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Daily Catholic Question

What is the 1999 Catholic-Lutheran agreement?

I heard there's a document that is intended to unite all Christians under one umbrella, regardless of denomination. Where can I find more information on this subject?

I think you have been hearing about a historic agreement between Roman Catholics and Lutherans—not a document to unite all Christians. A Joint Declaration on Justification was signed in 1999, on behalf of the Roman Catholic Church and the Lutheran World Federation. This document reflects 30 years of ecumenical dialogue between these two Churches and ends a 400-year-old doctrinal dispute. You can be sure the Church would not have approved this new document if it compromised the Catholic faith. Your best source of information is your diocesan newspaper, Catholic magazines and official Catholic and Lutheran publications. You'll find a good article on this website from an find the text for this joint declaration at www.zenit.org/english on the Internet or at a public library.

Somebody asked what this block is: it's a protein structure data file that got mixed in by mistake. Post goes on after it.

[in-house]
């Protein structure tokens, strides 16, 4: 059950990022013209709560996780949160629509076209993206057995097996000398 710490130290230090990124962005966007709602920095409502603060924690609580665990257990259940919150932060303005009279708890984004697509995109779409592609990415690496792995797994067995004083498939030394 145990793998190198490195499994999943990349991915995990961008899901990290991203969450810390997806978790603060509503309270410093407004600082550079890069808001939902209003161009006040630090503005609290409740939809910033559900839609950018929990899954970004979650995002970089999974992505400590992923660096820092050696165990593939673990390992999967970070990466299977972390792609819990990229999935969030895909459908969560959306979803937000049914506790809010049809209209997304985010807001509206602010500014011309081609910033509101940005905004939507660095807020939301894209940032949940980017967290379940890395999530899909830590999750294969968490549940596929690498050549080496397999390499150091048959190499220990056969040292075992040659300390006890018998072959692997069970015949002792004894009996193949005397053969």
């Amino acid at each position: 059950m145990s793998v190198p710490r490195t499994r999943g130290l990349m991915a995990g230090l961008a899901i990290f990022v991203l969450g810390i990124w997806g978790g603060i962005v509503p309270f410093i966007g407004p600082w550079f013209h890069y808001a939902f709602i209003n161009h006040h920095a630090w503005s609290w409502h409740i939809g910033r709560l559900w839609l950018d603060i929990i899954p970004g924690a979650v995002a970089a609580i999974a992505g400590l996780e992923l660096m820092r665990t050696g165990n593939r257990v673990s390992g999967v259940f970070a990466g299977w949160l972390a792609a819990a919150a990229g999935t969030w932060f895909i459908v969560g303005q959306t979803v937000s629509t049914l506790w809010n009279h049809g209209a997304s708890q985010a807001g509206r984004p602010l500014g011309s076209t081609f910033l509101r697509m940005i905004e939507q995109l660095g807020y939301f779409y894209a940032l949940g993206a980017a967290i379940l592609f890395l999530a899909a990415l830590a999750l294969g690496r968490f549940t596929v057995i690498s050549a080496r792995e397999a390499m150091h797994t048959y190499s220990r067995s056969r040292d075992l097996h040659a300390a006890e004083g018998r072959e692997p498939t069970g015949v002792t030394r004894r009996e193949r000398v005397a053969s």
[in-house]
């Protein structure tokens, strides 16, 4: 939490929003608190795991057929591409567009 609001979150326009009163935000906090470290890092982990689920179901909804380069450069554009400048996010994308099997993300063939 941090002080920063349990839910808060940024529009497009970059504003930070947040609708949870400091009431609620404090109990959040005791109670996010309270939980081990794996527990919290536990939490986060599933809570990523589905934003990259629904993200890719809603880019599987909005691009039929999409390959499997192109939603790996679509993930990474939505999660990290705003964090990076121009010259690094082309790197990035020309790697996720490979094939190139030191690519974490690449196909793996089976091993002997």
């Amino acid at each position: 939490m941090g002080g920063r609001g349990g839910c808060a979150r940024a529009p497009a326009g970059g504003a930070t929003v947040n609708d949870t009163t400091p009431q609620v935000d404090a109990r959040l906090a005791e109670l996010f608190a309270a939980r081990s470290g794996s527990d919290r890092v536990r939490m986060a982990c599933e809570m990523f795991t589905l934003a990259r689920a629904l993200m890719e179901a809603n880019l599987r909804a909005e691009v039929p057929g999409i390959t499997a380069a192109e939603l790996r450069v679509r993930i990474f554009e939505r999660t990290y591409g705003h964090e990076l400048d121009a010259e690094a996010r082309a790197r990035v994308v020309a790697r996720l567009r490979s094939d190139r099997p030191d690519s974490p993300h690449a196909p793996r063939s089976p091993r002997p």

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Wednesday, January 23, 2013
Daily Catholic Question for 1/22/2013 Daily Catholic Question for 1/24/2013


Cecilia: Although Cecilia is one of the most famous of the Roman martyrs, the familiar stories about her are apparently not founded on authentic material. There is no trace of honor being paid her in early times. A fragmentary inscription of the late fourth century refers to a church named after her, and her feast was celebrated at least in 545. 
<p>According to legend, Cecilia was a young Christian of high rank betrothed to a Roman named Valerian. Through her influence Valerian was converted, and was martyred along with his brother. The legend about Cecilia’s death says that after being struck three times on the neck with a sword, she lived for three days, and asked the pope to convert her home into a church. </p><p>Since the time of the Renaissance she has usually been portrayed with a viola or a small organ.</p> American Catholic Blog In our current culture, the concept of virtue is often considered outdated and old-fashioned, but for Catholics, becoming virtuous is essential for eternal salvation. Relativists and atheists don’t think so, but our Catholic faith holds that it is crucial.

 
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